Please excuse me if some of this week’s reviews are short. I was so mentally exhausted after listening to these 10+ minute songs that I could only write a few curt sentences about most of them.
This is supposedly one, album-long song, but that’s a bit generous. Really it’s a less interesting Dark Side of the Moon: separate songs with composed transitions, giving illusory continuity.
I neither enjoyed nor resented this piece: Jethro Tull are compelling musicians, especially Ian Anderson, who provides charming flute solos (fairly unique in rock’s oeuvre). Yet the song never crested emotionally for me: I powered through the entire song for the sake of completion: I got in 44 minutes what I could have in 4.
I have a Jethro Tull-related anecdote, and won’t have a better time to share it than today, so I’m including it here. It’s one of my favorite memories, actually. When I was a senior in high school, Ian Anderson came to visit my high school’s Classic Rock Club. (Due to the odd scheduling choice of leaving one period every other day for club time, my high school had a lot of unusual student groups, like Classic Rock Club.)
The actual Q&A was fairly uneventful. I remember my one question for him, and it was coincidentally about “Thick as a Brick.” My question was whether he made it as a hard-core, one-song concept album as backlash to critics who mislabeled his previous album, Aqualung, as a “concept album.” (His answer: Yes, in part.) He had a young, attractive companion with him, and he went out partying with a couple of female students after the talk.
What I remember more than the actual event was something that happened beforehand. I had just started dating a sophomore girl a couple weeks before. She is now my wife, but back then, I was anxious to prove myself interesting and daring. We walked, along with some of her friends, to a nearby sandwich shop for dinner before Anderson’s Q&A. On the way back, I proclaimed that we were going to steal/adopt a shopping cart we found abandoned in a ditch near Home Depot. We were going to move it to our high school and give it a place of prominence.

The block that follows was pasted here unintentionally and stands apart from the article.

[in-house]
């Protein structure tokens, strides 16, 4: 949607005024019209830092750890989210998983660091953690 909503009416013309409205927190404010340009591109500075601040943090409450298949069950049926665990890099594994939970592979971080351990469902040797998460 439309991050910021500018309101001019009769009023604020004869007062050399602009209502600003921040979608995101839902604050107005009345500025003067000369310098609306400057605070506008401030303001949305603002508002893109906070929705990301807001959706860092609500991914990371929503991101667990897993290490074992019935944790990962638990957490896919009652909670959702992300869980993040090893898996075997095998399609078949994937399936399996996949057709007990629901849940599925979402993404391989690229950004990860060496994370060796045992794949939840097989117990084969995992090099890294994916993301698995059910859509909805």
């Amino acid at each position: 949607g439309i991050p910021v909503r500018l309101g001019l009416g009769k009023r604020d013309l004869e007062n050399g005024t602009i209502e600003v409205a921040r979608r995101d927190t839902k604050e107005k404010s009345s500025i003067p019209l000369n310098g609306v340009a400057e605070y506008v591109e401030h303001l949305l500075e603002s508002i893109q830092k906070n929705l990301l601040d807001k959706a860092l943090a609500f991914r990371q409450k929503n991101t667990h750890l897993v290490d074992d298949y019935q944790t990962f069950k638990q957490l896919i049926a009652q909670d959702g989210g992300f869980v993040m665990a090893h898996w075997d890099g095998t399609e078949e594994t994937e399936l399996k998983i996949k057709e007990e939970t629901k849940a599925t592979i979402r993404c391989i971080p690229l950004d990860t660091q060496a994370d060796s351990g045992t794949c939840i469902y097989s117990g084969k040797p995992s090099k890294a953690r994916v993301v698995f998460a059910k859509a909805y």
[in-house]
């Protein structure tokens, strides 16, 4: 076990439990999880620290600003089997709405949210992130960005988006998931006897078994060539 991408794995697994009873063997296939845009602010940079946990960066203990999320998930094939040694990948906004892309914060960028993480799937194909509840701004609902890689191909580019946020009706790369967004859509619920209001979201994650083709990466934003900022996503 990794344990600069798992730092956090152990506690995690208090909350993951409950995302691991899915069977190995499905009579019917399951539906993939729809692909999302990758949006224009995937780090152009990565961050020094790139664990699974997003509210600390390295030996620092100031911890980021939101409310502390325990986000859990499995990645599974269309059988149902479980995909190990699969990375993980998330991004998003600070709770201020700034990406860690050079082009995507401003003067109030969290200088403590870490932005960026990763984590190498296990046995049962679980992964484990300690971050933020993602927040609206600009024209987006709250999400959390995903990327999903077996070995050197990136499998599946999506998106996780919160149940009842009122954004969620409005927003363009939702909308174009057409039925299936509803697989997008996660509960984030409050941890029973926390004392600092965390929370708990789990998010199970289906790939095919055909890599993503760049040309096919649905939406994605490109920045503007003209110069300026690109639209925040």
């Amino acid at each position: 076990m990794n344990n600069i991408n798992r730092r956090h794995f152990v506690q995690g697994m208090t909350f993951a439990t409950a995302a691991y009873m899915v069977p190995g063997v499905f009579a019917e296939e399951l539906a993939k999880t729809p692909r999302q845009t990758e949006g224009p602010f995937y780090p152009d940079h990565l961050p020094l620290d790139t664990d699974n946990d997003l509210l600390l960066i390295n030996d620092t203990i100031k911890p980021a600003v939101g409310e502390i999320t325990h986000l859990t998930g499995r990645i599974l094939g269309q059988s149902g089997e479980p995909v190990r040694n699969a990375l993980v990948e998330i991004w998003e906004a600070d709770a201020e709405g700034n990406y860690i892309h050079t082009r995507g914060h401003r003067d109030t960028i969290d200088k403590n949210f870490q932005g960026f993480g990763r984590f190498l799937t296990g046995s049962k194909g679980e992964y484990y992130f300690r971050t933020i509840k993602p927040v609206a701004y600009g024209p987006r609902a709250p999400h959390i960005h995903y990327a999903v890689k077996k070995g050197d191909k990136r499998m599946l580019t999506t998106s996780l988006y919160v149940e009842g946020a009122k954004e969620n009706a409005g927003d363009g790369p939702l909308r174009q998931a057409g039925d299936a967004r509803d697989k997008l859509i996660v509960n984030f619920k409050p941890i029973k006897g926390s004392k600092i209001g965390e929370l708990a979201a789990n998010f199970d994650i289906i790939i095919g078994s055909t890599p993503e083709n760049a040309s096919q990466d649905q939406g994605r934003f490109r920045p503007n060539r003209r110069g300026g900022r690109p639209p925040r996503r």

We named the shopping cart Andre, and I climbed up to the roof of the school. I threw a rope we’d found in the band room down, and my then-GF and her friends attached it to Andre. I dragged it/him up, and placed it in a prominent position on the corner of the school. Here’s photographic evidence:
It took only minutes before the janitor noticed it, went on the roof, and removed it from its Pride Rock perch. No matter; the janitors didn’t want to push the cart off of the roof, so it stayed on the roof for several more months, until they rented a crane to take it down (seriously). Andre also appeared in a yearbook feature in my then-GF’s senior yearbook as a fun inside joke for those of us who initially liberated him from the creek next to Home Depot. And he remained at the school for half a decade later as a cart for the maintenance staff.
The group of us who recovered Andre stayed close (and named our friend group ADEKA — stealing the first letter of each our names, including Andre). The shopping cart became a folk hero, a local legend, a myth halfway between “that’s a crazy story!” and “you must have been weird in high school.”
Cheers, you magnificent shopping cart bastard. I hope you’re somewhere good these days.